The quintessence of neutrality, GREY can represent either mediocrity or moderation. Serenely lodged dead center on the color wheel, and falling midway on the value scale from black to white, grey can sometimes appear to occupy no position at all.
In our observations of the sky, dark clouds and light mists form the nebulous limits of grey. Dawn and twilight each describe a fleeting passage. But a grey day can seem an eternal limbo. Grey weather can feel tedious and dull compared to the uncanny brilliance of snow and ice or the crackling drama of a summer thunderstorm. Depending upon temperament and circumstances, the asylum of grey will either soothe or irritate our anxious souls.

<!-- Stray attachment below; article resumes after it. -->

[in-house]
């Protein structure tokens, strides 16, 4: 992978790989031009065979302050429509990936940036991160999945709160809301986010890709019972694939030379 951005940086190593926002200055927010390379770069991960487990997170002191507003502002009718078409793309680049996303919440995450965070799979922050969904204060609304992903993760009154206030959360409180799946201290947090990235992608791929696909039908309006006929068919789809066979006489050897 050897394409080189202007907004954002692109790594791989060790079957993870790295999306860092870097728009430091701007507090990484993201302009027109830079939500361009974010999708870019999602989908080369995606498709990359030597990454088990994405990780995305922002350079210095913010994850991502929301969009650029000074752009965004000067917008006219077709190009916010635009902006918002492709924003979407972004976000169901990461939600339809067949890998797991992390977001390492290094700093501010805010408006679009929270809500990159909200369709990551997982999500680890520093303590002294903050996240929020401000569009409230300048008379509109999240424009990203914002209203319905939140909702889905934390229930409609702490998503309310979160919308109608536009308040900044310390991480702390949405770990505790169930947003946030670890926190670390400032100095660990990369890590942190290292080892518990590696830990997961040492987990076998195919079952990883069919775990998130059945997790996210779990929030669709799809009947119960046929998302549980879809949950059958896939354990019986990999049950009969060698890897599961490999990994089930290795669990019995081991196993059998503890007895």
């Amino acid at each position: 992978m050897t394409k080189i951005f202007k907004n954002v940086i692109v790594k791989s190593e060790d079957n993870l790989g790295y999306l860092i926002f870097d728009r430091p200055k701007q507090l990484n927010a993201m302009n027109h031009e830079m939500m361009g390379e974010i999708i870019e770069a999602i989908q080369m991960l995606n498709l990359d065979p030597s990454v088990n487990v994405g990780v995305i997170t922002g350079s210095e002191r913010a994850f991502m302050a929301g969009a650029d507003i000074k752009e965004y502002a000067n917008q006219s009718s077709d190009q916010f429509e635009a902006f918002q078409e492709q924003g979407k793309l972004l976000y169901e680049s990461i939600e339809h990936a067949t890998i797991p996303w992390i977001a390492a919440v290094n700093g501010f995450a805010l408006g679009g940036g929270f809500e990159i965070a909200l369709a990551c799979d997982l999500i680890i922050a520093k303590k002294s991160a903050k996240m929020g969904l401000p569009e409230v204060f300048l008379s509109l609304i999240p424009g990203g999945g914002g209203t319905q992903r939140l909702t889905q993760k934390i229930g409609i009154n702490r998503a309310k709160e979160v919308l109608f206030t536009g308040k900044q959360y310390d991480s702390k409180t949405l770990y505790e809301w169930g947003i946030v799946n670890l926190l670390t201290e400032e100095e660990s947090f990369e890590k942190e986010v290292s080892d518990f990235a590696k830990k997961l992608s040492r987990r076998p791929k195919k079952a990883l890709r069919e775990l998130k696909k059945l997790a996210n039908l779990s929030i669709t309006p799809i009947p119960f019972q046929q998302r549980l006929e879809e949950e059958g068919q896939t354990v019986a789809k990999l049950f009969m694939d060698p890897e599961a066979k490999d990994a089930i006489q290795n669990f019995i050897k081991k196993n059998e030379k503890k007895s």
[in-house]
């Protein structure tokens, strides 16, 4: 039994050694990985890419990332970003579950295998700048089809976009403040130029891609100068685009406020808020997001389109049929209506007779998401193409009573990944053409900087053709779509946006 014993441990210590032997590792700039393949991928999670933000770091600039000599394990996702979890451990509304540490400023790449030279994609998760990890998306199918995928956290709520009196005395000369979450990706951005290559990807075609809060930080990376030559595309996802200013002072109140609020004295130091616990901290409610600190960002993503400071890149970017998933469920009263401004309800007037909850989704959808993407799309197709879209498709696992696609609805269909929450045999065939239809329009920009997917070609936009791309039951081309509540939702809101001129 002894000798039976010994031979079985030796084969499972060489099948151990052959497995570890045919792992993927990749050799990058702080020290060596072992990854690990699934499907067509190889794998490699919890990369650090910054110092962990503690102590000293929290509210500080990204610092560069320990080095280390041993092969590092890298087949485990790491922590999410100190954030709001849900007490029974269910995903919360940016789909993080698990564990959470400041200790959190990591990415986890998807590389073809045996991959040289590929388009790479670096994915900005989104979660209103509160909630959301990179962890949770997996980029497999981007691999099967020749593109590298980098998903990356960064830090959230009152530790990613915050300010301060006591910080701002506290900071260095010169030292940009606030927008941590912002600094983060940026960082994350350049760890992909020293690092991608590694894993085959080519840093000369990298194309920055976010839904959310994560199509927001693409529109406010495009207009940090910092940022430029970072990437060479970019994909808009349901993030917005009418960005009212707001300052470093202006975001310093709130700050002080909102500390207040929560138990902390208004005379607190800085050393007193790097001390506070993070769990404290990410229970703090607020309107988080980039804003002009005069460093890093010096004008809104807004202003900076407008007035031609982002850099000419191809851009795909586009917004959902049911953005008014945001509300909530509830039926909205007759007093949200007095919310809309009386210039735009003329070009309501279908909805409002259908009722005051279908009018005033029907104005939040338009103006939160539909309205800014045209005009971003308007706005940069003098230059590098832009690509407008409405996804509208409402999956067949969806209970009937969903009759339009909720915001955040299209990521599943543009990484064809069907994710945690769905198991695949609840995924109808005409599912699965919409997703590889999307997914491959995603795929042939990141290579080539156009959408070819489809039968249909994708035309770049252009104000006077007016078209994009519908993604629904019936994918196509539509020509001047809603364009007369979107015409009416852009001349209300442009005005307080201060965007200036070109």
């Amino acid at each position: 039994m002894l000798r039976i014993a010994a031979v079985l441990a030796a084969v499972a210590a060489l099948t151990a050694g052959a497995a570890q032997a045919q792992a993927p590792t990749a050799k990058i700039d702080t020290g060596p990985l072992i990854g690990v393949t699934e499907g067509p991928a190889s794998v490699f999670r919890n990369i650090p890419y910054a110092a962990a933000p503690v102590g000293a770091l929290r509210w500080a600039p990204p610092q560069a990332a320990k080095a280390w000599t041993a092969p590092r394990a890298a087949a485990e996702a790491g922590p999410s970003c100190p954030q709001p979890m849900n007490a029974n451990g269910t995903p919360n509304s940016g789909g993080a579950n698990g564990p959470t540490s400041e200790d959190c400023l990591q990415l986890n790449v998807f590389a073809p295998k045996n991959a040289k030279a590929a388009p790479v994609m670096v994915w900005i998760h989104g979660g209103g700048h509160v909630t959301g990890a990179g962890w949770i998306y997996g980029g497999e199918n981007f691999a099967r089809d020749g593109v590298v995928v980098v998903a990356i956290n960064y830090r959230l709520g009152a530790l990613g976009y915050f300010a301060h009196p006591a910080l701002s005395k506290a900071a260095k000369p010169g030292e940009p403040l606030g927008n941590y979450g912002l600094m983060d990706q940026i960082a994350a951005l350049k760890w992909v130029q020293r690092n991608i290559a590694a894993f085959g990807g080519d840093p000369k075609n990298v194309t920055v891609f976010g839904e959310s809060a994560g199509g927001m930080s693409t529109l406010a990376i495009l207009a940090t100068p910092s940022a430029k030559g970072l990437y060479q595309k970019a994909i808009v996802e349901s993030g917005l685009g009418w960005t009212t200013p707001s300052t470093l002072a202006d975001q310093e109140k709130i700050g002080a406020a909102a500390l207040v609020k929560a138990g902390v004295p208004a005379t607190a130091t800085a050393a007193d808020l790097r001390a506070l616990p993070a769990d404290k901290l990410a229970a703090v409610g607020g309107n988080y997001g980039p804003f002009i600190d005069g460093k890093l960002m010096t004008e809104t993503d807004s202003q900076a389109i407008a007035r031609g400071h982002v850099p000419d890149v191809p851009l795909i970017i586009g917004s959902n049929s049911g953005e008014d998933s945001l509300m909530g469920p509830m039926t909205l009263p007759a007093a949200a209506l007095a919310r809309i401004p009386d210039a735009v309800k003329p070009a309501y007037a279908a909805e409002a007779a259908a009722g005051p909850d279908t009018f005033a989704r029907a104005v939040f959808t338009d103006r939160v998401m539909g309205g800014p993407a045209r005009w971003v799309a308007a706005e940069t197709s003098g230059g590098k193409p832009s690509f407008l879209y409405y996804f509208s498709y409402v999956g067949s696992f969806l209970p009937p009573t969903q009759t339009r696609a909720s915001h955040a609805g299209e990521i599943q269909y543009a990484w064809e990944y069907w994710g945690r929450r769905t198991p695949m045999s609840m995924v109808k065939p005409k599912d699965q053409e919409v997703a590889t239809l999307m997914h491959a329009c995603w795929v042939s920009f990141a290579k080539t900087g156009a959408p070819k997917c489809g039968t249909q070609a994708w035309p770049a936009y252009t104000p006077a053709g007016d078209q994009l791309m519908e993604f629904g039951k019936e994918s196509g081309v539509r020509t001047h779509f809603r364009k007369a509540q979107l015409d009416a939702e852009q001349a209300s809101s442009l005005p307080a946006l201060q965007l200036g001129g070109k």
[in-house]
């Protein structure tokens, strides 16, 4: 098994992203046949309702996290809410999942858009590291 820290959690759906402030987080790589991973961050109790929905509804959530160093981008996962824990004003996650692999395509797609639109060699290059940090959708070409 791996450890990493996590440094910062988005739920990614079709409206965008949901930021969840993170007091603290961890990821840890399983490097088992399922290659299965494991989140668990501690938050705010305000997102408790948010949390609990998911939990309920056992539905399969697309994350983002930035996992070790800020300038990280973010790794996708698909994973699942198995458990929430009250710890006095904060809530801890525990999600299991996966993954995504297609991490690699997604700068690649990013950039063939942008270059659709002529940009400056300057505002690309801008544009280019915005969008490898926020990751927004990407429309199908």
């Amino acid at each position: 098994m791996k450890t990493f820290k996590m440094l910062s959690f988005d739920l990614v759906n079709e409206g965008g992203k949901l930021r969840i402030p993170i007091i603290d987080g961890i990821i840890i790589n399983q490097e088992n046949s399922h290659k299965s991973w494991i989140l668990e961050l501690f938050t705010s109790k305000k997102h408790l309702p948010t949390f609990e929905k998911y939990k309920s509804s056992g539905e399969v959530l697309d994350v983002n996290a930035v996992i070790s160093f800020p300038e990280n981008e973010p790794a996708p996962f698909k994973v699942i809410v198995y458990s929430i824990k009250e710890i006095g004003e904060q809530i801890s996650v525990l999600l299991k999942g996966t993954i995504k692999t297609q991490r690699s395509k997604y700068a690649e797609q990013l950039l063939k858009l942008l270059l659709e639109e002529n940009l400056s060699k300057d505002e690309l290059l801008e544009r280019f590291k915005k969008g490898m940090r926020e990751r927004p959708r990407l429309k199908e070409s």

Despite our best efforts with henna and hydrogen peroxide, the effects of aging on human hair has not escaped notice. Enough at least for grey to be associated in popular culture with the geriatric set — from éminence grise to the Gray Panthers. Since those of advancing years are generally held to take fewer risks, and since the color itself hews to a middle ground, grey has also come to be affiliated with bureaucracy and bourgeois conservatism — from “The Gray Lady”, hoary moniker for The New York Times, to The Man in the Gray Flannel Suit, a fifties novel about an average businessman in postwar America.
[ colors, Culture, grey, issue_1, mark cottle, volume_1 ]